The two docile white dogs were available with a used television set and refrigerator. When the auctioneer's hammer fell, their combined price had soared to 78 million won (£40,000).
The dogs were pets of Chun Doo Hwan, former military dictator of South Korea. They were among belongings of Mr Chun auctioned by a court yesterday in an effort to collect the huge sum owed to the state by the former president. Mr Chun, an army general who took power in a coup in 1979 and ruled South Korea for more than 10 years, was later convicted of amassing a fortunein bribes during his presidency. The court ordered him to repay 220 billion won (£115m). So far Mr Chun has repaid 31.5 billion won.
"You can come and dig in my front yard to see if there is any hidden money," the 72-year-old Mr Chun said at a recent court hearing. He said he had the equivalent of £150 left in his bank savings.
So bailiffs from the Seoul District Court confiscated 49 items from Mr Chun's house, including the two dogs, paintings, framed calligraphy, golf clubs, porcelain and a piano.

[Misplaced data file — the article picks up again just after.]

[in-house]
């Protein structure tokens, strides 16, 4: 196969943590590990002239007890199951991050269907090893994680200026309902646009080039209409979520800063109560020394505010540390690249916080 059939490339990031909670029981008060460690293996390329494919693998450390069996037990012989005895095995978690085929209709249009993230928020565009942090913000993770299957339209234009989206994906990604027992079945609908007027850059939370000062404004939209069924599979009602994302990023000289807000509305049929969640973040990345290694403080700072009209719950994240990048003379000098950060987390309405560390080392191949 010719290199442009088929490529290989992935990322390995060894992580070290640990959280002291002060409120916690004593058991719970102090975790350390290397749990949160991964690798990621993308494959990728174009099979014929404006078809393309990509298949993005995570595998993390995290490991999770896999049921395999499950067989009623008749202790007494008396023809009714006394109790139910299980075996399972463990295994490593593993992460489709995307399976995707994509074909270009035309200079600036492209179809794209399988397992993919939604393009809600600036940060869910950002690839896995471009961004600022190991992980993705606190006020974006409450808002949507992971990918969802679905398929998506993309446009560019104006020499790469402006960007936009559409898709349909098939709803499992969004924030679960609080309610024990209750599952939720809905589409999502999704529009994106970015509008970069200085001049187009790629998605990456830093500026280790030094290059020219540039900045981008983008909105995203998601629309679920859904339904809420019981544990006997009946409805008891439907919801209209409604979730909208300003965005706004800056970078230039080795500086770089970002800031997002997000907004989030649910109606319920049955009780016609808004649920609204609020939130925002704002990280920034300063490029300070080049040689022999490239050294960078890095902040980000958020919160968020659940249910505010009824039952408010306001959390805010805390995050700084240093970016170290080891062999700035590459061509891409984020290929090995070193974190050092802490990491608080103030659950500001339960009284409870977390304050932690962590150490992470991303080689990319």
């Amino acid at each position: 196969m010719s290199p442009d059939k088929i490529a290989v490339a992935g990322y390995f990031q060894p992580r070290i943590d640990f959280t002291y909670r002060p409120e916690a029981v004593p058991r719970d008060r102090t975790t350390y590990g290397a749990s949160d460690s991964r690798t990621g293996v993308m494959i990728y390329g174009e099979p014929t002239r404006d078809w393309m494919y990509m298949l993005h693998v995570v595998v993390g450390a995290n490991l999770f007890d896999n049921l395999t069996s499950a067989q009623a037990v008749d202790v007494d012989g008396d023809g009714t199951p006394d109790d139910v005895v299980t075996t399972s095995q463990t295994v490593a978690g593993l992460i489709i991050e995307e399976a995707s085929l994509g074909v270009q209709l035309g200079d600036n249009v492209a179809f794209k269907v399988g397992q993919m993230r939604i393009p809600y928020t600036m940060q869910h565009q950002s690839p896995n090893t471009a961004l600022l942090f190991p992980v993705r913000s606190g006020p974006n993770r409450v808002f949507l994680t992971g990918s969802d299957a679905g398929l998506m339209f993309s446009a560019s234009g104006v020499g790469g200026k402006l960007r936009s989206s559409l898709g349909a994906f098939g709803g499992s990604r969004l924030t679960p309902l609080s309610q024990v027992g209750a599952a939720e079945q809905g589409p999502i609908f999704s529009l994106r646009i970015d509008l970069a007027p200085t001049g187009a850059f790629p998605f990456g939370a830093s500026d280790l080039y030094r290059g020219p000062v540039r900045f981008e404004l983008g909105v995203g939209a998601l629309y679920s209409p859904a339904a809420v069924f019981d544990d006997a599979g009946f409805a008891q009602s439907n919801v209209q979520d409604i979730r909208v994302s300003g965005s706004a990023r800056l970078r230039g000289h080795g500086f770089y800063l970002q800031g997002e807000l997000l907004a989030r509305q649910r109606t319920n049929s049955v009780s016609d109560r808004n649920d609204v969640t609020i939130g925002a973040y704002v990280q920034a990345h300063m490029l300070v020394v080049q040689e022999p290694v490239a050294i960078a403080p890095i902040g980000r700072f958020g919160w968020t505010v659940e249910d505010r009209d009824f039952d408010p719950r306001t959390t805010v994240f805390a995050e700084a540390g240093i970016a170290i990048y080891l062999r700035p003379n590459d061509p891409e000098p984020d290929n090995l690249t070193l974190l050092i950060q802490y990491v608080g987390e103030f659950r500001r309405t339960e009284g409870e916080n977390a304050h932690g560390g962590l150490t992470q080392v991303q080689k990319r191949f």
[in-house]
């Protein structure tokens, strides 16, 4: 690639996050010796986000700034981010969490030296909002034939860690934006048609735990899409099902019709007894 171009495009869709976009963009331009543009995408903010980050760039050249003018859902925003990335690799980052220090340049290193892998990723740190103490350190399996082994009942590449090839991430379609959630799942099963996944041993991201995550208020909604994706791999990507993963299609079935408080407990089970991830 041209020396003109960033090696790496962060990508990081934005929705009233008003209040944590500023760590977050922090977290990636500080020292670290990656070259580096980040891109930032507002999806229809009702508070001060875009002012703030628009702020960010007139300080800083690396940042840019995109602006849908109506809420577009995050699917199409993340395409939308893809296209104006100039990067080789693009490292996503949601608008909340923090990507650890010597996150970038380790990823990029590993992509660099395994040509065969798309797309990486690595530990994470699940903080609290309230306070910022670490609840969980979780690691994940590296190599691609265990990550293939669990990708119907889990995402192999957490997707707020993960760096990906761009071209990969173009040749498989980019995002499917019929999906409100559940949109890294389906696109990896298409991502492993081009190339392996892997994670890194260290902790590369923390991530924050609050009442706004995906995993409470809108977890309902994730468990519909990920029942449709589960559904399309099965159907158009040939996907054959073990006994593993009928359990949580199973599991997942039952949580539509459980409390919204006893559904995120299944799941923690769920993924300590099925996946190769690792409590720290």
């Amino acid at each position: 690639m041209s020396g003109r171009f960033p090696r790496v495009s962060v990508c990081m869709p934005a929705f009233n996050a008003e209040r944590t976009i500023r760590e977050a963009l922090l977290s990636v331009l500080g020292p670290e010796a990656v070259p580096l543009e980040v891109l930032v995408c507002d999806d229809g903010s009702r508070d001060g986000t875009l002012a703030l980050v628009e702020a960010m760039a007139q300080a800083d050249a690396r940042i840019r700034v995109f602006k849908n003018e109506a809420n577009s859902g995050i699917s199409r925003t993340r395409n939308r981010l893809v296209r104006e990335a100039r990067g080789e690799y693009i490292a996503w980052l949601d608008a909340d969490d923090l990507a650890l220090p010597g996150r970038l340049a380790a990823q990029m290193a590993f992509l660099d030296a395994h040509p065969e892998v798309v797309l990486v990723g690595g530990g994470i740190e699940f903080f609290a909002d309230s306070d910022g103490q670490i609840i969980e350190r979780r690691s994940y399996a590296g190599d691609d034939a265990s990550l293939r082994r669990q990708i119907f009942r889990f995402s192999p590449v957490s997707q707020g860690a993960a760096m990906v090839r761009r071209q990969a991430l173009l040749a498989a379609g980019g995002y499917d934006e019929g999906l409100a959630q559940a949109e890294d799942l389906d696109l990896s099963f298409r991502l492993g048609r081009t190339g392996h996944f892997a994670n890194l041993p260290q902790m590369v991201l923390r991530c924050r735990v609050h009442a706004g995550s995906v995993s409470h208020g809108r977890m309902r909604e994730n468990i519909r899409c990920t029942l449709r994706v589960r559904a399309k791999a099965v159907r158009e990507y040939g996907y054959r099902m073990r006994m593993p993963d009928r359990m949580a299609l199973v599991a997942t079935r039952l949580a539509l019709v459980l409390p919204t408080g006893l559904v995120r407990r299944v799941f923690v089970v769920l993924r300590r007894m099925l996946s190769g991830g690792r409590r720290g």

The belongings, valued by the court at 17.9 million won (£9,000), reaped 10 times as much at the auction, which was held in a playground in Seoul.
Hundreds of bidders and spectators crowded the area, while police stood guard around Mr Chun's house. Campaigners held signs reading: "Chun Doo Hwan, return your hidden assets!"
"I just came to take a look and maybe see if I can buy something," said Kim Kwon Jung, 67. "It's really an embarrassing moment for the country. I don't think the government is doing enough to find his hidden assets." Those who bought the items refused to talk to reporters. The domestic media speculated that supporters of Mr Chun might buy the goods to return to their former boss. Mr Chun is said to have given large cash gifts to his aides during his rule.
Mr Chun said he was now dependent on financial help from relatives and friends. But local television stations showed buildings and expensive houses owned by Mr Chun's children and grandchildren.
He was arrested in 1995 with the onset of democracy in the country. He was convicted of mutiny and treason and a massacre of pro-democracy demonstrators in the southern city of Gwangjuin in 1980.
He was jailed for life but was pardoned by the former president Kim Dae Jung in December 1997 as a gesture of national reconciliation. (AP)Reuse content